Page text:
GUSTAVUS III.,-king of Sweden, was b. at Stockholm in 1746, and succeeded his father. Adolphus Frederick, in 1771, at a period when the country was distracted by the intrigues of the rival political parties of Horn and Gylleuborg, known as the `• hats" and Caps." Finding that the people, who were thoroughly wearied by the misrule of the nobles, were ready for any change, Gustavus covertly fomented the general discon tent. and having raised a fictitious rebellion, through the agency of his friend and adherent, rapt. Hellichius, he collected together a large the diet• and laid before it a newly framed constitution, to which the assembly was compelled to sub scribe. A revolution was thus effected without the shedding of blood, and by a stroke of the pen Gustavus recovered all the regal powers that bad been gradually lost by his immediate predecessors. Gustavus acted with great moderation after this successful equp ditat; and he might have long retained the advantages he had gained, if his love of display, and his wish to emulate the king of France in extravagance and maguhicenee, had not led him into profuse expenditure, which embarrassed the finances; at the same time, the introduction of the manners and usages of Versailles at his own court irritated the national party, while it undoubtedly tended to demoralize the upper classes, and through them the nation generally. In 1788 he engaged in war with Russia, at the moment that the empire was engaged in active hostilities against the Turks, but derived no advantages from the contest. On the breaking out of the French revolution he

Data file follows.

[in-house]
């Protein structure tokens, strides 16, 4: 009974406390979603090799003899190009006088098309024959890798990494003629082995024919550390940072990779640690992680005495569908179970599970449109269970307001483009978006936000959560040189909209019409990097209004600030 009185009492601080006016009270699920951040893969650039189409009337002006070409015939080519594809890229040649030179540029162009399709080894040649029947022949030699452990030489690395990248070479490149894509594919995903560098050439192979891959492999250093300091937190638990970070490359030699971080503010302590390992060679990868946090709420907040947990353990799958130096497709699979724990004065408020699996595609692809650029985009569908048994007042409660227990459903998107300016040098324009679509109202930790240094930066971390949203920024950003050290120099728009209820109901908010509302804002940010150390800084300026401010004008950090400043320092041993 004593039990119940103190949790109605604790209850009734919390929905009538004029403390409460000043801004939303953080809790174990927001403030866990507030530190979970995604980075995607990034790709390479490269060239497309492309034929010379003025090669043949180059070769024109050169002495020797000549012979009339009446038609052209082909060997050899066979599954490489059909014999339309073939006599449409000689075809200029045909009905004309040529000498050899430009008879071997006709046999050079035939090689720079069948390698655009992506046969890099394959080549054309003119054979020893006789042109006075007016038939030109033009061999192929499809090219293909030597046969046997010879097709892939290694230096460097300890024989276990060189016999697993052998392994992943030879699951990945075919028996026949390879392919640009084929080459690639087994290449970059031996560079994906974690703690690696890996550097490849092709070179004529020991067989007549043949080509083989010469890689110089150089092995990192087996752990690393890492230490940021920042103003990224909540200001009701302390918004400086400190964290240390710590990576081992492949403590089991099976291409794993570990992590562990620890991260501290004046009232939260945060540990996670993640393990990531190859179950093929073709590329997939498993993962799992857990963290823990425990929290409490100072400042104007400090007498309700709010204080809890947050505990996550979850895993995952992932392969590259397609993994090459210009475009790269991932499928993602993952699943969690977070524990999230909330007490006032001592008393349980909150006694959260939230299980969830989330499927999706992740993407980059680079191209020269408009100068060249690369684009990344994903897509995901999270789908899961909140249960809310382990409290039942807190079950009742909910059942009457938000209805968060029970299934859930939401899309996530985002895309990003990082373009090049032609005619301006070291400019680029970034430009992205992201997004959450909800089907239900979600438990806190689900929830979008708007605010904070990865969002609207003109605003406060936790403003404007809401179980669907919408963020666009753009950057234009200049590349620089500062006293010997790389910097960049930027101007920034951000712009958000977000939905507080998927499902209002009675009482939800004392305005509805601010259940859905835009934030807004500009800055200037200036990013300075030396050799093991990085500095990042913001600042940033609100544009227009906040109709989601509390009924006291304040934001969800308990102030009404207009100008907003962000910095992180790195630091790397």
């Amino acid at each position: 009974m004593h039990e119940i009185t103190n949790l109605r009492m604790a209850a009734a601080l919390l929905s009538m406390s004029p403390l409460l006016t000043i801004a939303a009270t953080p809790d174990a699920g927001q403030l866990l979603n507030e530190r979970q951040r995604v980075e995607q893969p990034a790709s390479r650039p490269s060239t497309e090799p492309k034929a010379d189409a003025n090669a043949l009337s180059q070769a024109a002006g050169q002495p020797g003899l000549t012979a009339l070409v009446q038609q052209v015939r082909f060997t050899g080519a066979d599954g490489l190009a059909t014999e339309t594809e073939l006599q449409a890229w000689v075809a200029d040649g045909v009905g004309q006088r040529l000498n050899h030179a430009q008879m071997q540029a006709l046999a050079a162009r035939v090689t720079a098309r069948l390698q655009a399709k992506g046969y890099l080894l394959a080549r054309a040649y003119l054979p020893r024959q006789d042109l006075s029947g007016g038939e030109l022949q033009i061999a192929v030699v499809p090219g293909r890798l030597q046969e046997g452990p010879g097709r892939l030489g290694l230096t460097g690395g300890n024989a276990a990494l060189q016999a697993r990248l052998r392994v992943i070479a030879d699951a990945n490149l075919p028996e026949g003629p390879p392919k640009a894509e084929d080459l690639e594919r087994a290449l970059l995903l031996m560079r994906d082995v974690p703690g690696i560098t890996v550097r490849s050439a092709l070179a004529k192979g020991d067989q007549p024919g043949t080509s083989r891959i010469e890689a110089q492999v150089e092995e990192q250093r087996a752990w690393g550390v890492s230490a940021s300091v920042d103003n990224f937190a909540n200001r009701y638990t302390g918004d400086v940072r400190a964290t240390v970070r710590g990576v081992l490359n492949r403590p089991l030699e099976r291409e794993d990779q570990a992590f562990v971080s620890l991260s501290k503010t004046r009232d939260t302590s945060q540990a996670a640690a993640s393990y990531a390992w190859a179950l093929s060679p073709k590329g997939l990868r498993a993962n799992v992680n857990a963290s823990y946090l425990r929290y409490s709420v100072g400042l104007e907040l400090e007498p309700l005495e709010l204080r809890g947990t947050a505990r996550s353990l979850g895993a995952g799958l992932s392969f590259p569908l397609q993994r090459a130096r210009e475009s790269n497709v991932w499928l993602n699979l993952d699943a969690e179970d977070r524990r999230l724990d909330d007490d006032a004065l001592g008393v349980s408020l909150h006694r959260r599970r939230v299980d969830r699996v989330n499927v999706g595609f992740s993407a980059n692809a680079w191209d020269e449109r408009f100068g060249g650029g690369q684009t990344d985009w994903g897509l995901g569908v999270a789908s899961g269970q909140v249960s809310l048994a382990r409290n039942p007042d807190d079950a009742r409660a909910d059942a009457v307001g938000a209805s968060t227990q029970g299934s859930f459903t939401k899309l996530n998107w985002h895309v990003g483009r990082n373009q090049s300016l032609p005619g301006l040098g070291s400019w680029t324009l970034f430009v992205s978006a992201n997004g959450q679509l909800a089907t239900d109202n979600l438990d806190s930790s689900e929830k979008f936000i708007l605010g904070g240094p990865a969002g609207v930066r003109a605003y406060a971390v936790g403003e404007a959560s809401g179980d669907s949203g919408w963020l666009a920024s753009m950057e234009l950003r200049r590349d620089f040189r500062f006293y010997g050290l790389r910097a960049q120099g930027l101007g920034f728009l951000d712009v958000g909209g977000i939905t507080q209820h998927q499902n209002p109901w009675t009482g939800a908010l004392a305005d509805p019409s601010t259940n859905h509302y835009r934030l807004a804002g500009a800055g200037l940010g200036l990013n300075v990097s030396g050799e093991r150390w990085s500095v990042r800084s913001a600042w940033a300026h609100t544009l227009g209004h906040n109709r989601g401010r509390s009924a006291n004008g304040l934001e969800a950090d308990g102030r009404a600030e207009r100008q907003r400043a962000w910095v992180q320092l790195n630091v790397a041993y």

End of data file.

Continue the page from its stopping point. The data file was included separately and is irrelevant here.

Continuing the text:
combined with the other monarchs against France, and applied to the diet for funds to assist the Bourbons. His repeated applications having been decisively rejected, the nobles, amongst whom he had many enemies, took advantage of his general unpopu larity, and entered into a conspiracy against him, the leaders of which were Ribbing, Horn, and Pechlin. On Mar. 16, 1792, Gustavus was mortally wounded by their agent, a rapt. Ankarstroin (q.v.), at a masked ball in the opera-house which he had himself built. The pistol had been loaded with broken shot, which rendered the wound espe cially painful, and the king suffered the most dreadful agony for thirteen days before his death.
Gustavus was a man of varied learning, and the author of several dramatic works and poems of considerable merit. His writings have been published in a collective form both in Swedish and French. In 1788 Gustavus deposited certain papers in Um library of Upsala, which excited much interest from the feet that they were not to be opened for fifty years after his death. Their publication, which was confided in 1842 to Geier, disappointed the general expectation, as they were found to consist of histori cal notes and letters of little value. •